The email details washing hands often with soap and water for at least 20 seconds, especially before, during and after you prepare food, before eating and after using the bathroom, before smoking or vaping, after handling cash and more frequently when someone in your house is sick as a way to prevent the spread of illness.

There are 2,895 international students who make up the university’s student population, according to university communications. There are about 70 international students who hail from Wuhan, but Miami is unsure of the exact number, director of international student and scholar services Molly Heidemann wrote in an email to The Miami Student.

Some students are concerned the coronavirus will spread in Oxford.

“As soon as I got the email, I rushed to Walgreens and Kroger, and they said they had been sold out of surgical masks since last Friday,” said graduate student Jackie Wang. 

Wang said she wishes more American students would wear masks to protect themselves and everybody else.

“I’m afraid to go back to classes because I don’t want to go in big public spaces,” she added. 

Senior Preston Polen put on a mask as soon as he read the email notifying students about the coronavirus. He said he is recovering from an illness.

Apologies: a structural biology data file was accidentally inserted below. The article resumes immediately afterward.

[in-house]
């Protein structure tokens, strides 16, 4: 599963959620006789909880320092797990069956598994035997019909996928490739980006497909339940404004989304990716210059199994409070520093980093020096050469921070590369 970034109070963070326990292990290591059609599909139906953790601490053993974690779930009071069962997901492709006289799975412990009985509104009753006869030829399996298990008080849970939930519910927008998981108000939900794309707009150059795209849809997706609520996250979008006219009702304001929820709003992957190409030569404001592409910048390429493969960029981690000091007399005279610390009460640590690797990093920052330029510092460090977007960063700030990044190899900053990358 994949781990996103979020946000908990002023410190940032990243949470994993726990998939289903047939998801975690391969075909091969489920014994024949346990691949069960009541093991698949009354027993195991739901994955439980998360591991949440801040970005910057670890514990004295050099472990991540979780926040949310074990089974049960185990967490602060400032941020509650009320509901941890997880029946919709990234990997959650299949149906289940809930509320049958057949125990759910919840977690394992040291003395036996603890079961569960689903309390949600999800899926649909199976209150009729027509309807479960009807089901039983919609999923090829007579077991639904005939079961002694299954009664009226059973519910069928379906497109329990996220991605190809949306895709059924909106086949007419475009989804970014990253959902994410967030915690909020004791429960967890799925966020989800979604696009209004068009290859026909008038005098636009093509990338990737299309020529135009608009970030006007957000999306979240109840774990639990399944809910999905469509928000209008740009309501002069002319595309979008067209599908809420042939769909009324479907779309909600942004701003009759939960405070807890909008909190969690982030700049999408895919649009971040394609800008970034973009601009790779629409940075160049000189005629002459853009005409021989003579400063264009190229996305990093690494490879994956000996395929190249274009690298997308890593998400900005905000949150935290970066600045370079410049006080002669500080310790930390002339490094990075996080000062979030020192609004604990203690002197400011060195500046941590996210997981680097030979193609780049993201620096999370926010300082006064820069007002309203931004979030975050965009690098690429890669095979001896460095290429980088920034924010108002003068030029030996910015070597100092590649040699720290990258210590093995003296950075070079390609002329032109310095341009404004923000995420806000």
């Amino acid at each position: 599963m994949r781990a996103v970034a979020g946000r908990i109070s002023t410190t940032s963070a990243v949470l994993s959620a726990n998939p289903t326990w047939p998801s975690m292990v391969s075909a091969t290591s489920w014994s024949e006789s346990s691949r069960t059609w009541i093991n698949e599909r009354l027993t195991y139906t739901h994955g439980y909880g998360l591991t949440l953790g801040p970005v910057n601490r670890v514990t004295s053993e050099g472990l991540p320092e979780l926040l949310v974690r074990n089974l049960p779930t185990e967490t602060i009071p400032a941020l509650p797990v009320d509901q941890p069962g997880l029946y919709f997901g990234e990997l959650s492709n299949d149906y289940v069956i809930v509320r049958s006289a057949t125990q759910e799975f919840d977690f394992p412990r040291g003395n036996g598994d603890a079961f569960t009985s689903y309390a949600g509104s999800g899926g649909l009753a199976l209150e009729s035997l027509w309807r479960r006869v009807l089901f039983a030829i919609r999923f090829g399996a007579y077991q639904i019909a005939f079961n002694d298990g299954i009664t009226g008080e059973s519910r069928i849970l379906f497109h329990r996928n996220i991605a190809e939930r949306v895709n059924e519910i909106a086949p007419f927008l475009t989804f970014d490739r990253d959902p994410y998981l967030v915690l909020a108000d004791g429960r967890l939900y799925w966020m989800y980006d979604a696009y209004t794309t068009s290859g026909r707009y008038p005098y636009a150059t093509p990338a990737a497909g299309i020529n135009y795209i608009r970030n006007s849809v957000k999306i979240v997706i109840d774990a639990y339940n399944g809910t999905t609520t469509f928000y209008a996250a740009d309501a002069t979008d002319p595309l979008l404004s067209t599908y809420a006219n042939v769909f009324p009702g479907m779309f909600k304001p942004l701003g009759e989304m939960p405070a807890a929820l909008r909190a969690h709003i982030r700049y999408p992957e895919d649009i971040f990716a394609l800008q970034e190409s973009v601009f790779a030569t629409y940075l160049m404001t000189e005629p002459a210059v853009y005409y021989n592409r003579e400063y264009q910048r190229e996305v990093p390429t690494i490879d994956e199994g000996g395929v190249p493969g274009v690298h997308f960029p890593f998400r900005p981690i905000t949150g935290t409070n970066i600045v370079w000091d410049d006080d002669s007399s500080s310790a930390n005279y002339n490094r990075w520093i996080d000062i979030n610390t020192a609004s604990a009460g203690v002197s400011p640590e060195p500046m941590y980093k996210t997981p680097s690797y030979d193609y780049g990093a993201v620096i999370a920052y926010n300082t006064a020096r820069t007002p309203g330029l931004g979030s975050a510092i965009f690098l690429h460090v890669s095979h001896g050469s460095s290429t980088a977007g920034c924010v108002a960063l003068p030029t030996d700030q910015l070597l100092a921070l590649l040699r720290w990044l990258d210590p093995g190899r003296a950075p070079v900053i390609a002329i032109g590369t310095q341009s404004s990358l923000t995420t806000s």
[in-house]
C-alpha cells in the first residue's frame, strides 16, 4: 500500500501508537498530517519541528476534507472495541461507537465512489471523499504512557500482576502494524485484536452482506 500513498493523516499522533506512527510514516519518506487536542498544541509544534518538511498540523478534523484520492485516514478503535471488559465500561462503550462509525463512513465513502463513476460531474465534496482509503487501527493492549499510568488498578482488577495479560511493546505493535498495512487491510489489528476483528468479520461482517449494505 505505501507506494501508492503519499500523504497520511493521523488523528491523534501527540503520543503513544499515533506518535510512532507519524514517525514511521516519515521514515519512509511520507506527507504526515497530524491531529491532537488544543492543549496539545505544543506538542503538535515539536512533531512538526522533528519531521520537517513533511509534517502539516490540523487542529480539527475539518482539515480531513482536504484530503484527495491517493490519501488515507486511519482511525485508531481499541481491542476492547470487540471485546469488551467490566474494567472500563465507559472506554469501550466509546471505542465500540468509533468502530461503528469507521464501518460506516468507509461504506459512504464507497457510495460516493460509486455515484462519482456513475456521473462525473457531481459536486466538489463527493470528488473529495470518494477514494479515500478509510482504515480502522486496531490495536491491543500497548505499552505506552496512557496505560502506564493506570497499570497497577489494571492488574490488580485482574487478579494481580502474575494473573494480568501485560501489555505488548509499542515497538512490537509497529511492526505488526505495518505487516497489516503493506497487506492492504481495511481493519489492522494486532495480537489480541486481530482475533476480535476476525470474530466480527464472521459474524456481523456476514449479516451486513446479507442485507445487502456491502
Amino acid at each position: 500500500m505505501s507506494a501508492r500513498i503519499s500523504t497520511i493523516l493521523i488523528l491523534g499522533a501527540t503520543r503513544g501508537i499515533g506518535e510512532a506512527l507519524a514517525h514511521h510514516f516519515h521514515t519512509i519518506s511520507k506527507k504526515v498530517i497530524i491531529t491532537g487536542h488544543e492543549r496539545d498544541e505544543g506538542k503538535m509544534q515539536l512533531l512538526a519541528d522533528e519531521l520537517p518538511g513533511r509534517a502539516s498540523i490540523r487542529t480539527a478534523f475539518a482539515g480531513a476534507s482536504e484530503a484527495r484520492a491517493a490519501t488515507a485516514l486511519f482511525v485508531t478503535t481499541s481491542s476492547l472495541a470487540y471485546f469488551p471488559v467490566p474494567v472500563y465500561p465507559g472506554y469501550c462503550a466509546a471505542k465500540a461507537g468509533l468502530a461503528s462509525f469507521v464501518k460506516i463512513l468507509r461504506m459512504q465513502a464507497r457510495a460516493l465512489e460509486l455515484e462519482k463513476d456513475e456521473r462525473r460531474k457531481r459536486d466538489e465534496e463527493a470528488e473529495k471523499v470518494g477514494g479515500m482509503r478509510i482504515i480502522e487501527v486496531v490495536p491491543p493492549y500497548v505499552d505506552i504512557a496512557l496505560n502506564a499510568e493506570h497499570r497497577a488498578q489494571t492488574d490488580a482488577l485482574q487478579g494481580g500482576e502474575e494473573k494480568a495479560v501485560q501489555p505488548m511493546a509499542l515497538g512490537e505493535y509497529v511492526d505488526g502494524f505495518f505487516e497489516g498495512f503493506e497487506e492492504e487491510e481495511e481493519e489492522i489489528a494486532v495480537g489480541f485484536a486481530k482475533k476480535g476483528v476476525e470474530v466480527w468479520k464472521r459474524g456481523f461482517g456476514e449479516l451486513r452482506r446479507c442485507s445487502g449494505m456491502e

“I’m currently immunocompromised, and so I got the email, and I’m like ‘I’m not taking any risks,’” Polen said. “It’s a little scary … I think because of its viral capabilities.”

Others, though, said they won’t be doing anything differently in reaction to the news. 

Sophomore Jack Lichtenstein isn’t ready to panic. He plans to go about business as usual.

“If I’m gonna skip class, it’s not going to be because of this,” Lichtenstein said. “I had joked about it with my parents before coming here, because out of all the places it seemed the most unlikely, but of course it came here.”

The day before word spread of the two possible cases of coronavirus in Oxford, Miami’s Confucius Institute canceled its annual Lunar New Year event, originally scheduled for Feb. 8. 

Chen Zhao, director of the Confucius Institute of Miami University, said the decision was made to avoid large crowds of people in one place for two weeks until the incubation period for the virus had passed.

“This is a very scary disease, so we want to make sure all students [are] safe, including Chinese students and American students,” Zhao said. “That’s the whole purpose.”

The Central Michigan men’s basketball team has postponed the game scheduled against Miami tonight due to the possibility of coronavirus at Miami, according to a press release provided by Central Michigan. Western Michigan’s women’s basketball team also postponed tomorrow’s game against Miami, but the reason is unclear at this time. 

Jayne Brownell, Miami’s vice president for student life, said during the press conference the university isn’t planning to cancel any other events — including class — at this time.

Additional reporting by Editor-in-Chief Samantha Brunn, News Editors Julia Arwine, Rachel Berry and Erin Glynn and Assistant News Editors Tim Carlin and Briah Lumpkins.